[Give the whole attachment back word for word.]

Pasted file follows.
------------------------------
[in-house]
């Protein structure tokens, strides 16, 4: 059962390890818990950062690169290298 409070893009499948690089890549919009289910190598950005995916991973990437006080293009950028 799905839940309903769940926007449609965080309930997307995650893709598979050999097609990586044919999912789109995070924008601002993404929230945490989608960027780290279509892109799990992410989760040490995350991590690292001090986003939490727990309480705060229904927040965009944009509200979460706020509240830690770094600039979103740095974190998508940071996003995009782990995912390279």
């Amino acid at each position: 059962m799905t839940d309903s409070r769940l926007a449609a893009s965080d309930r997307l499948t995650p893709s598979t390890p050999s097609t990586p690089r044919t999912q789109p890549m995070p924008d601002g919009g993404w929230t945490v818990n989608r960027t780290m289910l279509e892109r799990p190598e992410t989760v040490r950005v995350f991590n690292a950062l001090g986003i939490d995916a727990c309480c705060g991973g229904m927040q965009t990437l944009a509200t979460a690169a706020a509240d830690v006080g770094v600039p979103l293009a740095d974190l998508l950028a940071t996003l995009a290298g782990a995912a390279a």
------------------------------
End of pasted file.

[in-house]
């Protein structure tokens, strides 16, 4: 059962390890818990950062690169290298 409070893009499948690089890549919009289910190598950005995916991973990437006080293009950028 799905839940309903769940926007449609965080309930997307995650893709598979050999097609990586044919999912789109995070924008601002993404929230945490989608960027780290279509892109799990992410989760040490995350991590690292001090986003939490727990309480705060229904927040965009944009509200979460706020509240830690770094600039979103740095974190998508940071996003995009782990995912390279």
């Amino acid at each position: 059962m799905t839940d309903s409070r769940l926007a449609a893009s965080d309930r997307l499948t995650p893709s598979t390890p050999s097609t990586p690089r044919t999912q789109p890549m995070p924008d601002g919009g993404w929230t945490v818990n989608r960027t780290m289910l279509e892109r799990p190598e992410t989760v040490r950005v995350f991590n690292a950062l001090g986003i939490d995916a727990c309480c705060g991973g229904m927040q965009t990437l944009a509200t979460a690169a706020a509240d830690v006080g770094v600039p979103l293009a740095d974190l998508l950028a940071t996003l995009a290298g782990a995912a390279a």